This Labor Day is a particularly appropriate time to consider Oregon’s job market, as it comes on the heels of the 50th anniversary of the 1963 March on Washington for Jobs and Freedom.
While the march may be best remembered for “I Have a Dream,” Dr. Martin Luther King, Jr.’s stirring call to end racial segregation, the lack of work and economic opportunity faced by millions of Americans, black and white, also animated Dr. King and the other civil rights leaders who brought the masses to Washington.
The economic demands issued during the March on Washington — particularly the call for full employment — resonate loudly in the context of today’s depressed job market.
Though down from its peak, Oregon’s unemployment rate remains high by historical standards.
The unemployment rate, moreover, does not reflect the full dimension of the problem. That figure does not capture those who are working part time because they cannot find full-time work. Nor does it include those who are “marginally attached” to the labor force — those who are available to work and have job hunted but have not searched for work in the past four weeks. The rate of unemployment plus underemployment combined in Oregon was 17.2 percent last year.
Oregon’s economy still has about 72,000 fewer jobs than it did in 2007, before the start of the recession. When you factor in population growth, Oregon’s jobs hole grows deeper, to about 178,000 jobs.
Absent significant changes in federal and state policies, it will likely take until 2018 for the number of jobs per 100 working-age Oregonians to return to the pre-recession level. Thus, on present course jobs will remain scarce for several more years.
It’s the unemployed and their families, of course, who bear the brunt of a weak labor market. They endure financial stress and dashed hopes.
Yet, a weak labor market harms those who have jobs, too. When jobs are scarce, workers don’t have much leverage in bargaining for better wages, regardless of whether the economy grows and companies pocket large profits.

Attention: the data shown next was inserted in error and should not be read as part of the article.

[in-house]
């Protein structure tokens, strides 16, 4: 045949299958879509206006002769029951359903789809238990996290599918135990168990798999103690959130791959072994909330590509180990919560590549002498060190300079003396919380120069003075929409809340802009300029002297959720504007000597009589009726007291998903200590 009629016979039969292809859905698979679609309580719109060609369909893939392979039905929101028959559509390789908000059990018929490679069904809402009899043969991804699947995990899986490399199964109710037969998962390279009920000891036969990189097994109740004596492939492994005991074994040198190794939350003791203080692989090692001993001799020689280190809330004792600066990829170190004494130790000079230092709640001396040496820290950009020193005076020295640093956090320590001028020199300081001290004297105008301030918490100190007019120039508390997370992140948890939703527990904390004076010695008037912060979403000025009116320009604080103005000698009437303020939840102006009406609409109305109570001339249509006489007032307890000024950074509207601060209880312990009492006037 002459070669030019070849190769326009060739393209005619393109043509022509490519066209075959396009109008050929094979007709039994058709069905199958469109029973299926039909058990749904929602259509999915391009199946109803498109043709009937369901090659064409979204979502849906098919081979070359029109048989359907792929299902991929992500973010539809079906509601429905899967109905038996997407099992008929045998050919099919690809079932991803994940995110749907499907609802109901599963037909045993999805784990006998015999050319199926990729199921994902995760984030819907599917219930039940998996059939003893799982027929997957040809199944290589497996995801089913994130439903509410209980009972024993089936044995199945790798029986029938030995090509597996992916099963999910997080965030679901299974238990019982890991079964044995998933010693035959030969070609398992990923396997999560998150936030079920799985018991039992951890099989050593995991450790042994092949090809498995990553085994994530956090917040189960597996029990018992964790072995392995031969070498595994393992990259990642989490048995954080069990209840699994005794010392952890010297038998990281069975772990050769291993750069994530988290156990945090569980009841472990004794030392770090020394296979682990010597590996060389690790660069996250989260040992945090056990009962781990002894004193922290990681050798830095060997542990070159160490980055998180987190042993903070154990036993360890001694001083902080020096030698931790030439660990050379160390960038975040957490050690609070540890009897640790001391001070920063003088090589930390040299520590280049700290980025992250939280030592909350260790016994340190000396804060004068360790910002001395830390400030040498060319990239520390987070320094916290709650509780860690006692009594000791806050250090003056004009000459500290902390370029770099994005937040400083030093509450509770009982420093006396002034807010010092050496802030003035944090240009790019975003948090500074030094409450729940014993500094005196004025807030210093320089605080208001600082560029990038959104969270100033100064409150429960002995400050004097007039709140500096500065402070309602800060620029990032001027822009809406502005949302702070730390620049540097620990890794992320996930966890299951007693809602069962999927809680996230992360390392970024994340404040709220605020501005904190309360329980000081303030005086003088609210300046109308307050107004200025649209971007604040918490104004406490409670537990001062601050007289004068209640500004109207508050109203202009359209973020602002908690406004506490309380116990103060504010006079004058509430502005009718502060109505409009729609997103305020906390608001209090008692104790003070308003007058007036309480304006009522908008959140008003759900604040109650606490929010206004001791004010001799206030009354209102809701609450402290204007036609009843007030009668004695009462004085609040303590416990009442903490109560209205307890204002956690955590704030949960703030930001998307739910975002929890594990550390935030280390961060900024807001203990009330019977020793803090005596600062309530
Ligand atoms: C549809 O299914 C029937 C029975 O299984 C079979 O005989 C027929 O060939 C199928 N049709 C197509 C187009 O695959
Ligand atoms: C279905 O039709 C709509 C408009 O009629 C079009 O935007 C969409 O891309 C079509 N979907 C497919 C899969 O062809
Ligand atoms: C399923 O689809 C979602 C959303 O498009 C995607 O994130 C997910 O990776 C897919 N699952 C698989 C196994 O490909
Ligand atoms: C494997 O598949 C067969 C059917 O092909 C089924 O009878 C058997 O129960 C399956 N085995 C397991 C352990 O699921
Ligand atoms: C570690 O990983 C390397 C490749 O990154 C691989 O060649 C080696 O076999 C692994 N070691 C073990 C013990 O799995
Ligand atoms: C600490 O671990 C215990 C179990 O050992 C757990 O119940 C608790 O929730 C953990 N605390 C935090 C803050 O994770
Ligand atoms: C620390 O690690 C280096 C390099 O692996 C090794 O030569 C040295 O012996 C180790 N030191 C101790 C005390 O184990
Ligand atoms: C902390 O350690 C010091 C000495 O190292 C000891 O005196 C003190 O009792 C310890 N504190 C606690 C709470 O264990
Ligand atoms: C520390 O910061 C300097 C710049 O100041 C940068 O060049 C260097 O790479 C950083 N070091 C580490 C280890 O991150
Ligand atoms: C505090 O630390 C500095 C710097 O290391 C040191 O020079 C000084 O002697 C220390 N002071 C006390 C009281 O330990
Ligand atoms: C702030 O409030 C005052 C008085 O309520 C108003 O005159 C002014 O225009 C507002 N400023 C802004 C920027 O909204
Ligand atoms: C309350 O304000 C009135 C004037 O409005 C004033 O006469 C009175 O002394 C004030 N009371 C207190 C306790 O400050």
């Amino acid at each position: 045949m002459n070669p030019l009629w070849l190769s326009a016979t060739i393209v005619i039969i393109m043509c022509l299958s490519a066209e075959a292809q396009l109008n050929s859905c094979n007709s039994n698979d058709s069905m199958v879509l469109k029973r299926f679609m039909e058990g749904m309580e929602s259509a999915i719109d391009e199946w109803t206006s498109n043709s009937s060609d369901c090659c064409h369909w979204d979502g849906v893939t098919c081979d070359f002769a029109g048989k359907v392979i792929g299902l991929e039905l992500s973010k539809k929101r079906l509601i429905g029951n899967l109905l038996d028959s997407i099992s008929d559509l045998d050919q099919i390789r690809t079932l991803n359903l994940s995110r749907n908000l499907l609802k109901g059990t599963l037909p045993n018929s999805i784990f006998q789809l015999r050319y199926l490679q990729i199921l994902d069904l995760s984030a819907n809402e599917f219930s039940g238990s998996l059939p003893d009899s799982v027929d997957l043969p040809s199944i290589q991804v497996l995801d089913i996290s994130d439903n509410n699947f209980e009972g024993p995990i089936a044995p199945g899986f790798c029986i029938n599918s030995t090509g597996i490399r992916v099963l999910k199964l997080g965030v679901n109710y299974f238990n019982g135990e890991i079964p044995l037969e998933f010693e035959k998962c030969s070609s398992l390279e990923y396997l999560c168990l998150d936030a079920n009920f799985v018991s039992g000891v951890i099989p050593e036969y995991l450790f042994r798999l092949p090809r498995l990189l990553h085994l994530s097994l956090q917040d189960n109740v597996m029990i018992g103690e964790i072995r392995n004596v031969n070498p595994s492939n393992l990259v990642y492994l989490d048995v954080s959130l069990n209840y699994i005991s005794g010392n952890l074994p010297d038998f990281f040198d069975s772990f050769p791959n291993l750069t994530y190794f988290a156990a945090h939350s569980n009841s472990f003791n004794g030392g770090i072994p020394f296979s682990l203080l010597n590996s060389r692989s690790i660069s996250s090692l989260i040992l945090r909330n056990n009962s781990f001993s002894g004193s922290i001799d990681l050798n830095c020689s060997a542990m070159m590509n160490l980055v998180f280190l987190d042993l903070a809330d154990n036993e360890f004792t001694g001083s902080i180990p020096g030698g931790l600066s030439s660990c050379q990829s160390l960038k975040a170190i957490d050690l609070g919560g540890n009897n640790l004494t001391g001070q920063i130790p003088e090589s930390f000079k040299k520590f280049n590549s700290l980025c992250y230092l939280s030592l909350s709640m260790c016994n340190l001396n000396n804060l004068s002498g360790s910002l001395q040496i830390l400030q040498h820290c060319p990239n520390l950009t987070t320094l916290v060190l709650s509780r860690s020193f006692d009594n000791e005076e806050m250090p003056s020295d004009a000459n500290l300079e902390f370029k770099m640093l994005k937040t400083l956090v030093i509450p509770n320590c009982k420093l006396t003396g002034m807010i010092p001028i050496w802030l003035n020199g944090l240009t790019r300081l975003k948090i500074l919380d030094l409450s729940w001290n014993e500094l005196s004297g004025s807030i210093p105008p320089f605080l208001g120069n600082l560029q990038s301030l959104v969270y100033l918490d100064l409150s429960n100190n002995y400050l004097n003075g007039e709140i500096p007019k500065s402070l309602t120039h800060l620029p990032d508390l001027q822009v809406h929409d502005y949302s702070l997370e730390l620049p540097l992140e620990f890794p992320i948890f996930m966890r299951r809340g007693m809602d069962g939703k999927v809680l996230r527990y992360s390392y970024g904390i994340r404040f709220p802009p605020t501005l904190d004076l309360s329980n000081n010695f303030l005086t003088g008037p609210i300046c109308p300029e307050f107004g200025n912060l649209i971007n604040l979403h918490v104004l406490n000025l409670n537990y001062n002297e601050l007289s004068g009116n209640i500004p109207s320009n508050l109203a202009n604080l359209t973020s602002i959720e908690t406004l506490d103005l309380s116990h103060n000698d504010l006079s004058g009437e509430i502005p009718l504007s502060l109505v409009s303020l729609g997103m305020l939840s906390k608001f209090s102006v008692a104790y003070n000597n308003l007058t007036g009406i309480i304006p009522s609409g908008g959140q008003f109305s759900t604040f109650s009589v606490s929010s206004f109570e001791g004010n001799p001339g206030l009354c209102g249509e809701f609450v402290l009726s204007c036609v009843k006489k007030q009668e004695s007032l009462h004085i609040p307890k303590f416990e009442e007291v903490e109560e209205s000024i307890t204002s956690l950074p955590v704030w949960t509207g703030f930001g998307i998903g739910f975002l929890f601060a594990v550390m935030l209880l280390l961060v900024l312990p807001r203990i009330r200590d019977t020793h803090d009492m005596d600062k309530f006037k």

What policies can turn around the situation for workers in Oregon and the nation?
The right state policies can help blunt some of the effects of a weak job market. For example, Oregon could improve the affordability of and access to child care, helping remove a barrier to employment that many families confront; improve the state’s unemployment insurance system, making it available to more workers; and invest more in job training programs that help those currently outside the workforce gain skills employers are seeking.
States can also lay the foundation for a stronger economy by investing in education. The better educated a state’s workers are, the more productive a state’s workforce is and the more a typical worker earns.
Economist Jared Bernstein, among others, stresses the need for a national goal of full employment. What would it take to have full employment right now? An employment rate no higher than 5.5 percent, and possibly lower.
At a time when the labor market is depressed, getting to full employment requires a robust federal jobs program, including large investments in infrastructure.
Such policies echo the specific demands of the March on Washington: “full and fair employment” and a “massive federal works program.”
In “I Have a Dream,” Dr. King spoke of the “fierce urgency of now.” Today, much like 50 years ago, the fierce urgency is to use all of the tools at our disposal to put people back to work. Now.